Distillery on banks of loch

“When the winds of change blow, some build walls while others build windmills”so said Chris Moule, Head, of Entrepreneurship and Innovation at Robert Gordon University, at a recent Interface business support webinar.

The ancient Chinese proverb perfectly illustrated the theme of our recent webinar, specially tailored to industries hard hit in the last six months by COVID-19; hospitality and tourism, and food and drink.

Scotland launched its first national food tourism action plan in 2018, a partnership between Scotland Food & Drink and The Scottish Tourism Alliance. In the wake of COVID-19, a food tourism recovery group has been established to re-shape the action plan, aligning with both the tourism and food and drink recovery plans.

Food tourism is a fast-growing sector of tourism, with people willing to spend more and to travel significant distances to sample Scottish food and drink, or combine culinary experiences with walking and cycling, or with visits to farms, distilleries or breweries.

Lockdown has changed many of our habits, from having a staycation, to eating differently – more out- of- doors dining and shopping for food and drink in our local neighbourhoods.

When surveyed during the recent Interface webinar, 32% of participants (who were a mixture of food & drink and tourism businesses) said that they would change the direction of their business, while 50% said “maybe”. We know that many businesses already have – distilleries making hand sanitisers, restaurants transforming into take-aways, one B&B baking to support the local community during lockdown, now diversifying to add a new bakehouse and takeaway to expand their offering of exceptional food tourism experiences.

The creativity and agility displayed by these sectors is impressive, and the hunger for development from businesses and academics, significant. Fiona Richmond, Head of Regional Food, Scotland Food & Drink, added: 

“The industry has shown remarkable courage and innovation during the pandemic, arguably reinforcing the public’s love and  appreciation of local businesses and the products and experiences they offer.”

The past few months have truly demonstrated the entrepreneurial spirit of the food tourism sector.  When Interface, VisitScotland and the Scottish Tourism Alliance launched Adopt a Business over the summer, matching industry to academics and students, more than 80 tourism businesses were connected to 12 Scottish universities, with their staff and students as far afield as Dubai and Australia, working from home on collaborative projects to help the companies diversify and develop.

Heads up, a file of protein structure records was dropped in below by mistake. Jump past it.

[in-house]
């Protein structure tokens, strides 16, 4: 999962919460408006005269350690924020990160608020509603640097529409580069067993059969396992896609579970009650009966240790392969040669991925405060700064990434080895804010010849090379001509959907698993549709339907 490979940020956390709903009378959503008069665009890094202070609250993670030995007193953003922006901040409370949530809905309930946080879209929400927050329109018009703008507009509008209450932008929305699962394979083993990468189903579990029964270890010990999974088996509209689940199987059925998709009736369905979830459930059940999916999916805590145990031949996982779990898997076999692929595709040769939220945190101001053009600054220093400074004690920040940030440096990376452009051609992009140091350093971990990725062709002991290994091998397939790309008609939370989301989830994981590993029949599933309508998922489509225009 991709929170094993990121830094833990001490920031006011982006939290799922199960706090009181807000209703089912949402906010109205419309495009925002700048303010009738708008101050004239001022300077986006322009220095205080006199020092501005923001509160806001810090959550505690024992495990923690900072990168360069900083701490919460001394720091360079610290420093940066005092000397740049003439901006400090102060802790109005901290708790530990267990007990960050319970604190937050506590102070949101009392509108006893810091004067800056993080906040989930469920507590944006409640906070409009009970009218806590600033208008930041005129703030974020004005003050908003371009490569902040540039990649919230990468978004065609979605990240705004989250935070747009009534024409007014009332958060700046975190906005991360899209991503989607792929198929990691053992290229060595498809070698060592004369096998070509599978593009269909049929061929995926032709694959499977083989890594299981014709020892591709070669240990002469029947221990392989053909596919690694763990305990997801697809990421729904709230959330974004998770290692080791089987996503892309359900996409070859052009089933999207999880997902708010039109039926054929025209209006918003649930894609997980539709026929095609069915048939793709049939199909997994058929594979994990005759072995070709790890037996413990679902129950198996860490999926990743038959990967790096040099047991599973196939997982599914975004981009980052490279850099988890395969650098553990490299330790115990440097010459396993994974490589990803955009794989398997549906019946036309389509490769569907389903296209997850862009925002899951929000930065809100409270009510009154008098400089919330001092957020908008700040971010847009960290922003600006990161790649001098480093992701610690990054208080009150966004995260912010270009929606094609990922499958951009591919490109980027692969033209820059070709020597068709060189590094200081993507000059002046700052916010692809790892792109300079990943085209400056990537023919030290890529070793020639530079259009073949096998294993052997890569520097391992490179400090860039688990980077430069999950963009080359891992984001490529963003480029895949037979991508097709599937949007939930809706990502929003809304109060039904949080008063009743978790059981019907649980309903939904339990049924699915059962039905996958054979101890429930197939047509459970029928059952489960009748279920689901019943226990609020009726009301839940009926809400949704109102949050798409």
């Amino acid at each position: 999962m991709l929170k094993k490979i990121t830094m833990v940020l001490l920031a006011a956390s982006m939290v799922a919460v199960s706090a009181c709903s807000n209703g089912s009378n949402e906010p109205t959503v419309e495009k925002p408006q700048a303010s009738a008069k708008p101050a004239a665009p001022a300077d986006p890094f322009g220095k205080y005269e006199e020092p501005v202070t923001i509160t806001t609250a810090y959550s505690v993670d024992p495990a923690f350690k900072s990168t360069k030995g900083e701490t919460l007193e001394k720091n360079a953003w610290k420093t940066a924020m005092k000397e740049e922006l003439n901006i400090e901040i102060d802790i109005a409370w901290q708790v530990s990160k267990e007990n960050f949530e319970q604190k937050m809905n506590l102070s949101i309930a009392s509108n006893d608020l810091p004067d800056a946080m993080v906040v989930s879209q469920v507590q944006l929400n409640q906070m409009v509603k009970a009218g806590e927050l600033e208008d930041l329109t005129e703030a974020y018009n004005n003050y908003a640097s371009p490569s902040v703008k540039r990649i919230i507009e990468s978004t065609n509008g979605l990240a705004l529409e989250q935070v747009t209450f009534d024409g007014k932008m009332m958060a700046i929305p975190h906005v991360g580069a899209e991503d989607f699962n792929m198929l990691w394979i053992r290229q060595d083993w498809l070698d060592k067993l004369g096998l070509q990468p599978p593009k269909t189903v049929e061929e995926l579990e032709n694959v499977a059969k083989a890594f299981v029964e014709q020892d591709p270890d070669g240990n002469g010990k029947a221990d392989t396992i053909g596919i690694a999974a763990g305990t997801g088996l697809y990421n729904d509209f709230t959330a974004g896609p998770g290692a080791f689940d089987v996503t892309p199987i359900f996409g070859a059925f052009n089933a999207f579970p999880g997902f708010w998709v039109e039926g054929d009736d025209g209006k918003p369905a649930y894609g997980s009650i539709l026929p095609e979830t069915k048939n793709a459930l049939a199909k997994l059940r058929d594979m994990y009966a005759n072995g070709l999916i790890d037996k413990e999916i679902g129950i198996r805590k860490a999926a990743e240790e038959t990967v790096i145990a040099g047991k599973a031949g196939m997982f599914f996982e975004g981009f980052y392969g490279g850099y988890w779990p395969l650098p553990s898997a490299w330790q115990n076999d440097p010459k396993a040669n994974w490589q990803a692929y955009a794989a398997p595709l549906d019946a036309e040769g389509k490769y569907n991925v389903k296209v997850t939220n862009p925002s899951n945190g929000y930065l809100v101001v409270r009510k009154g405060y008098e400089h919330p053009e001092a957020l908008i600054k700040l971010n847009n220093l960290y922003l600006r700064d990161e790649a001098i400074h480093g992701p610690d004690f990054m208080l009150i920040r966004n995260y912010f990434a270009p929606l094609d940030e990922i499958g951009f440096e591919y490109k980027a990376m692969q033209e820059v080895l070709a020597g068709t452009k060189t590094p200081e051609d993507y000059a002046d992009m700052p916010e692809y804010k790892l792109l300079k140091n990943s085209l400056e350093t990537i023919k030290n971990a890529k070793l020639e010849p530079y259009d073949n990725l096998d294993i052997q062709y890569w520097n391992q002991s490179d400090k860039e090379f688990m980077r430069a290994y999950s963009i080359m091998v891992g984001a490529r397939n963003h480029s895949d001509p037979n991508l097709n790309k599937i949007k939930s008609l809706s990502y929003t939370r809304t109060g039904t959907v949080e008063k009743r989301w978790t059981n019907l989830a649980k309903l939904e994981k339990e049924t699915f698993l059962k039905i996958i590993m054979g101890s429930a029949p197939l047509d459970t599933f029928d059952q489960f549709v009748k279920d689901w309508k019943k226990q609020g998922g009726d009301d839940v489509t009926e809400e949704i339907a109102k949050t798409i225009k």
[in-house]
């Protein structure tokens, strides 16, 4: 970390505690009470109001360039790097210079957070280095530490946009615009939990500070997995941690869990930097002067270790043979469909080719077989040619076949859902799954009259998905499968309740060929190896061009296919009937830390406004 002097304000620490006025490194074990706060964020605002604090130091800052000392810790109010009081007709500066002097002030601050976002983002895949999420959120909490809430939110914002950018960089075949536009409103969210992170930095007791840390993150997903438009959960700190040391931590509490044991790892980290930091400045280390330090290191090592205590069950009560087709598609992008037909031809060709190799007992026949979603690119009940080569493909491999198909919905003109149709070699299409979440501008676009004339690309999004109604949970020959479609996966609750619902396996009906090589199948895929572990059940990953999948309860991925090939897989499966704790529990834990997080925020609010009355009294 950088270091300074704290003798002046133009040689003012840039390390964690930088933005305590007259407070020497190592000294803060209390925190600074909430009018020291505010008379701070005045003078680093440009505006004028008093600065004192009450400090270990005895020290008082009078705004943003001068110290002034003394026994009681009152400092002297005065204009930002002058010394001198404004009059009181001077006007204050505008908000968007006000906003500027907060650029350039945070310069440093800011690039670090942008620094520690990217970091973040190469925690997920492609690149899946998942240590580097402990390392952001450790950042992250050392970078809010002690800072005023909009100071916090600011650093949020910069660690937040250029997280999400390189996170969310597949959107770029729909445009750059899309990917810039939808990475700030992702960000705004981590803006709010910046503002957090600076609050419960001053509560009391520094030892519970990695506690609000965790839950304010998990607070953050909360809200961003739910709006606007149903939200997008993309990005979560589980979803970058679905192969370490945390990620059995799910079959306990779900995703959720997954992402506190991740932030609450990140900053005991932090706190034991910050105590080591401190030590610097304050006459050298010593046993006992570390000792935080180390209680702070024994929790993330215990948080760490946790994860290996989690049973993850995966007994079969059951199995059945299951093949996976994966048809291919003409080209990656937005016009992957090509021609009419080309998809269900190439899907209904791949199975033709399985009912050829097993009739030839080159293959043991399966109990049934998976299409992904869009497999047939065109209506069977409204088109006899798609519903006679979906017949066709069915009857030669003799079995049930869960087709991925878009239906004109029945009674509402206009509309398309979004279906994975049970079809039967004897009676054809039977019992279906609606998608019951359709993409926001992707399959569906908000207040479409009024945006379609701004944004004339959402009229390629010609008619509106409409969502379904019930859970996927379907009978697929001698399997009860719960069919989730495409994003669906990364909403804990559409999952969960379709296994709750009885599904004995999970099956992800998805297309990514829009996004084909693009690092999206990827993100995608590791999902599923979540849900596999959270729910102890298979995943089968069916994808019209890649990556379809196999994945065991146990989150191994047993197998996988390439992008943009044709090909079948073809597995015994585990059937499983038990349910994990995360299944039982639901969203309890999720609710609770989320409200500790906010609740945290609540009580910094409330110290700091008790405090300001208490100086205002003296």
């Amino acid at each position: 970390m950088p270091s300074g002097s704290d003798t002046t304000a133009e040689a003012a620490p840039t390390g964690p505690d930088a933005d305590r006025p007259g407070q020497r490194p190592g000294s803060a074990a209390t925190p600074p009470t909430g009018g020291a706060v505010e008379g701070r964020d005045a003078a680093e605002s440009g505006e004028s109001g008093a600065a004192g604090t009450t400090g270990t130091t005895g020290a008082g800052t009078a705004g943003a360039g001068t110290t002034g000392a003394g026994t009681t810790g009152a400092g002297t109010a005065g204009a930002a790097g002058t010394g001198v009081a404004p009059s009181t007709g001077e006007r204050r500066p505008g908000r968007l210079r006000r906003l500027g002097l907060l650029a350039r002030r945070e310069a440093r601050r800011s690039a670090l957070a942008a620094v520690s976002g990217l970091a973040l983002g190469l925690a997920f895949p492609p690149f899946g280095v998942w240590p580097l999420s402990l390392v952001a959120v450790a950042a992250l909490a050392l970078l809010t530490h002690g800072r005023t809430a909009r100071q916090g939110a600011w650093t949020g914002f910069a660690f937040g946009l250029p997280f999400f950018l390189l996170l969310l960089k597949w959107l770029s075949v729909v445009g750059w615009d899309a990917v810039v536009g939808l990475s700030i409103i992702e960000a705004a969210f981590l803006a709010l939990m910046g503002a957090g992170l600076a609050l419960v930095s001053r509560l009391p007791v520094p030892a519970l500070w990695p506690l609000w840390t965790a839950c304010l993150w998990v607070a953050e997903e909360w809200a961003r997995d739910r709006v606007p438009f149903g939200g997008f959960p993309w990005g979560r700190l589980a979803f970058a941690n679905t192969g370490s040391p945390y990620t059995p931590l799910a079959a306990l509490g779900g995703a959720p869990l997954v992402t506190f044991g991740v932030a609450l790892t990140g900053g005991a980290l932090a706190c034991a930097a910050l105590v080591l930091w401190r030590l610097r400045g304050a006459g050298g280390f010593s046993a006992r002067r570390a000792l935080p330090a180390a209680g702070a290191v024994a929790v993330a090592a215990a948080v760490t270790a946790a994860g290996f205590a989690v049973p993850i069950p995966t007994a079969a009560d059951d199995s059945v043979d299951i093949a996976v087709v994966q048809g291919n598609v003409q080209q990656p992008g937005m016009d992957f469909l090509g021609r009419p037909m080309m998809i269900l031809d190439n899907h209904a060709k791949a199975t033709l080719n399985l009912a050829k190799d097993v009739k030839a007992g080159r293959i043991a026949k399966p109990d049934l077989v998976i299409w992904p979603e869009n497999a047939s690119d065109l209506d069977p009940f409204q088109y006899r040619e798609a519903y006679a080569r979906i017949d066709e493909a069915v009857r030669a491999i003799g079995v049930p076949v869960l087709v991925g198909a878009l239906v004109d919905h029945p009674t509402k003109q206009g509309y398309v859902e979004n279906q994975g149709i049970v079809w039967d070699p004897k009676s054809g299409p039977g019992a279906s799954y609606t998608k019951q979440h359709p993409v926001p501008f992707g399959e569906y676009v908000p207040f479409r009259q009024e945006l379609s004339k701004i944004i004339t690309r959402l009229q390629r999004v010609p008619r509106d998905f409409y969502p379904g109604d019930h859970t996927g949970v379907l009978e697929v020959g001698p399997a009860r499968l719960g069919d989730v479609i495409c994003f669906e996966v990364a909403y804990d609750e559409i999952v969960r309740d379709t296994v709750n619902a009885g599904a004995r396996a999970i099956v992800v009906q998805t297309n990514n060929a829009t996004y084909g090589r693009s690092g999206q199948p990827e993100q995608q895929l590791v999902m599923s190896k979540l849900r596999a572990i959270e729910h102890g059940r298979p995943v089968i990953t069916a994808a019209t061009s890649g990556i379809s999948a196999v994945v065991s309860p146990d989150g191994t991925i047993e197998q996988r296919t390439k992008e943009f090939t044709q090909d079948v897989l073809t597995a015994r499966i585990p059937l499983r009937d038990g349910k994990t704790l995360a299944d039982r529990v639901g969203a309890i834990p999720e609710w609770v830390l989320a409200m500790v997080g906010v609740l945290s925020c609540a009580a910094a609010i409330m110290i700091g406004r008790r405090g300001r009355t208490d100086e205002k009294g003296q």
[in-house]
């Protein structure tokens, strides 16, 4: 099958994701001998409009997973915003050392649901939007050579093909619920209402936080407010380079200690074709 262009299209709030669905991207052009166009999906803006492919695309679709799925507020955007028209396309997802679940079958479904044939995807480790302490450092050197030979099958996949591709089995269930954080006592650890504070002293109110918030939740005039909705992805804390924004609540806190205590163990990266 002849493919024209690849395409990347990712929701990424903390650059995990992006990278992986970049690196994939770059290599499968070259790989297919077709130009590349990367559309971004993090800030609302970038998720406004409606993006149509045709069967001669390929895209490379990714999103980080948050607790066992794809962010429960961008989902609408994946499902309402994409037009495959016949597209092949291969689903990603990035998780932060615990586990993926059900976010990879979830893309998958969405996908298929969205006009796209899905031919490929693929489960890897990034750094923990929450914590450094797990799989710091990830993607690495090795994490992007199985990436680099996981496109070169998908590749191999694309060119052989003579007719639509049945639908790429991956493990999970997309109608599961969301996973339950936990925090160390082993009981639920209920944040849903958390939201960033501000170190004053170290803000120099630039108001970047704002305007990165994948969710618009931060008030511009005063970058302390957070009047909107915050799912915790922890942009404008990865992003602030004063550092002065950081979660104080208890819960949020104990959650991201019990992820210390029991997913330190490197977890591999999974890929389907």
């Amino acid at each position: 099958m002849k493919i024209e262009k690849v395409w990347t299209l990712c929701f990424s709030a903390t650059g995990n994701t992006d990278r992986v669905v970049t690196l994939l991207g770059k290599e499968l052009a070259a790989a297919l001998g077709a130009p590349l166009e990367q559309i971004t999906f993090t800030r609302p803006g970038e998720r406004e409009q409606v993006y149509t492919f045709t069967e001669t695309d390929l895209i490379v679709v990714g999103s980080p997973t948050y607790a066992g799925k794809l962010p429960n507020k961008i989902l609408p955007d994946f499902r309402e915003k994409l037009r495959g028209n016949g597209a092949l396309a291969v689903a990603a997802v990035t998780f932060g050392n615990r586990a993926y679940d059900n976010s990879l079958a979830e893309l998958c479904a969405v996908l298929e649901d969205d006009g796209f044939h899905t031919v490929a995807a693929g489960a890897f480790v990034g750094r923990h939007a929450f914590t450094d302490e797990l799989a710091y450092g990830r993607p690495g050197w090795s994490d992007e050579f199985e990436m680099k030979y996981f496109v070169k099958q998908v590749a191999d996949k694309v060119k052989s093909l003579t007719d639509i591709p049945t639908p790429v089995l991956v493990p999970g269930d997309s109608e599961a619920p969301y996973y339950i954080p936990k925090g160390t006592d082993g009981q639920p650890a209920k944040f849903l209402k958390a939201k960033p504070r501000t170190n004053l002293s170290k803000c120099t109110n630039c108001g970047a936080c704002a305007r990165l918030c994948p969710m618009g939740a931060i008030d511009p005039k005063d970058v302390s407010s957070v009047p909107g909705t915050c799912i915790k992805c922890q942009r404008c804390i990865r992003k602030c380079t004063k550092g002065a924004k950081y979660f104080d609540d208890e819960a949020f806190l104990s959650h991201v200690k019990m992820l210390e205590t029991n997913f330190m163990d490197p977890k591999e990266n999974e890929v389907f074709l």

One business which has benefited from further diversification after tuning into Interface’s food tourism webinar is Bellevue Farm on Arran. The farm had converted farm buildings into holiday accommodation and had developed safari tours around three years ago and were looking to follow that success by creating a farm-to-fork visitor experience for holiday visitors and island residents. A student from Robert Gordon University collaborated with the company to develop their product and an effective marketing strategy, thereby setting them on track to reach new visitors and grow their business.

We are looking forward to seeing the outcome of this, and all the Adopt a Business initiative collaborations that have harnessed the resilience, creativity and innovation from the sector.   

According to the World Food Travel Association, one of the top 10 predictions for food tourism is that our love of good food and drink won’t change. While our appetites for quality, enjoying local produce and memorable food and drink experiences, combining our love of food and travel will remain, how we access these has already changed dramatically this year and requires fresh thinking.

During these exceptional times, Interface brokered academic projects can support business survival, diversification, adaptation, and recovery through many areas such as new product development; changing markets; digital innovations; strategic models, business planning.  Businesses can draw on support to capitalise on longer term opportunities such as embracing the circular economy, sustainability, or improving green credentials.

We are marking Scottish Food and Drink Fortnight (5-20 September) with a call to action for all food tourism businesses with a hunger for change to get in touch and find out more about the possibilities of tapping into academic knowledge.